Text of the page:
In the Inbetween
Talk by Tom Baker

December 27, 2009, Christ Unity Oceanside Church

We are in the in-between time between Christmas and New Years.  For me the year culminates with Christmas Day.  Christmas is my personal Super Bowl, the big cherry on top of the year when I allow my self to do nothing.  My wife and I spend the day in our pajamas, eating and reading and talking and laughing.  Now we are in the week between the final day and the beginning of the year next Friday.  It is a time when we are reminded by the media of who died this year, who made the transition, who took the big trip:  Teddy Kennedy, Michael Jackson, Farrah Fawcett, Walter Cronkite, all known to us, the author John Updike, the actor and dancer Patrick Swayze, the painter Andrew Wyeth, and the sidekick, Ed McMahon, who was no doubt welcomed into spirit by Johnny Carson with the greeting, "Heeere's Ed!"  I bet that's the way it happened, happy like that, welcoming, robust, a celebration.

I love death.  I don't love dying, I'm not a Hospice fanatic or worse, a necrophiliac, but I do love what comes after death.  I have a fascination with what it's like after we die; for about 35 years I have studied near death and between life experiences .  What I have discovered I could sum up in one sentence:  What happened to Teddy and Michael and Farrah, and Walter and Mr. Updike and Mr. Swayze, Andy Wyeth and Ed Mahon, what happened to them we call death, but when it happens to us we will call it getting born.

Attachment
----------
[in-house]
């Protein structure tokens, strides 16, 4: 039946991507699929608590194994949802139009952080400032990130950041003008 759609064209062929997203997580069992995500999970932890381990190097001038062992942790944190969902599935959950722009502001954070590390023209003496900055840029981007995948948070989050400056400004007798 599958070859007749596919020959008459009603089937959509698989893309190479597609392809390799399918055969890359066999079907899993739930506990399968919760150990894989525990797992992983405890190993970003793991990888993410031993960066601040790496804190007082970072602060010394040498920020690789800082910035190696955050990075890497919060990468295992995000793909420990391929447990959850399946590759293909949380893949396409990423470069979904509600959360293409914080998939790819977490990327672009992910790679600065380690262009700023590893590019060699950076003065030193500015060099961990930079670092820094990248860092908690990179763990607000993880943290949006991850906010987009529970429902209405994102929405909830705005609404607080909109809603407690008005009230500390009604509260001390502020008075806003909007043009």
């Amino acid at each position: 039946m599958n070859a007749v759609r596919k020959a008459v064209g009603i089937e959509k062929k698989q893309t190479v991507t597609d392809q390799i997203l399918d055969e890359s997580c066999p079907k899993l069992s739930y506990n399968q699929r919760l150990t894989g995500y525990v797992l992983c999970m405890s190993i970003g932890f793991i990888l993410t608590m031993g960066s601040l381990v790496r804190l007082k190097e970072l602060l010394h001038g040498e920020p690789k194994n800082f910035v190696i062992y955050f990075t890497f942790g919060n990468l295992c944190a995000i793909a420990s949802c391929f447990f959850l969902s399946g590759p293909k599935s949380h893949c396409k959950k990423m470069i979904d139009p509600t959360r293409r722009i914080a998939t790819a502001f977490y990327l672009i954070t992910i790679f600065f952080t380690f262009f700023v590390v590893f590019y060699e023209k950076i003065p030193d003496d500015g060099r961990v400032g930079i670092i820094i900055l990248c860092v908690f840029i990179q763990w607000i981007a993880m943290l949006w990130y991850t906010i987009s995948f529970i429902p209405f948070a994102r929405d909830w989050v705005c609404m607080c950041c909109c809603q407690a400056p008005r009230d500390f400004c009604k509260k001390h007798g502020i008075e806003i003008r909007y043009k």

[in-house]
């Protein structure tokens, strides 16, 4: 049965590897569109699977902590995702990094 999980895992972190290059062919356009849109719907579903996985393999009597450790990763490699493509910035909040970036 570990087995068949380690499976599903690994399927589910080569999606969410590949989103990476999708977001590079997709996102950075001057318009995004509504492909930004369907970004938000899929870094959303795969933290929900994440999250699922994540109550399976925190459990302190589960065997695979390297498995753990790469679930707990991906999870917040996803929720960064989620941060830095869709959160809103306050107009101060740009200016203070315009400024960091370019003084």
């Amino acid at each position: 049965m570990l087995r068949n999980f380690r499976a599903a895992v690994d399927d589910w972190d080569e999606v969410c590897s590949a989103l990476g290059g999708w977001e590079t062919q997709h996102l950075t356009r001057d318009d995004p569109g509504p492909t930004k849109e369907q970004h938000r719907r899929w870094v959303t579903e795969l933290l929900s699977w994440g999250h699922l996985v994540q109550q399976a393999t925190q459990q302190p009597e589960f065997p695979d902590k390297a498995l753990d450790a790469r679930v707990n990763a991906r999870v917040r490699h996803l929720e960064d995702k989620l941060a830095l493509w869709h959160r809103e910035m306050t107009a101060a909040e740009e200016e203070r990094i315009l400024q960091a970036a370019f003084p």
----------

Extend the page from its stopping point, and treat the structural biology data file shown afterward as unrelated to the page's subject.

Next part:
The first thing you get is that you don't die.  There is no ending, not even a break in consciousness.  It's so smooth some people don't even know they're dead.  You lose your body but you don't lose your life.  Jesus said life was eternal.  I'd say it's continuous, non-interrupted.  People say, "Hey, I'm OK."  Everybody tries to tell everybody left behind they're OK, fine, I feel great.  Nobody seems to listen.  But it starts to feel familiar.  You've done this 70 or 80 times.

For a hypocondriact like myself this is a little disconcerting:  so I'll never battle cancer, never survive a heart attack or soldier through a chronic condition.  All the redemptive suffering possibilities are gone.  No next ordeal that I can put up with heroically.  Nope, you're dead. 

Then you realize that you're not only OK but you're happy, but happy without a reason to be happy.  Very childlike, "It's morning, I'm alive, wow.  Ekhard Tolle calls it uncaused joy.  We try to duplicate it with alcohol and drugs.  Here it's magic that grabs and controls us, in spirit its grace that frees and simplifies us.  Death does not end your life but it does liquidate all wishes.  Suddenly you are without reasons to be unhappy.  Sickness and death are out of the way, so you start beaming.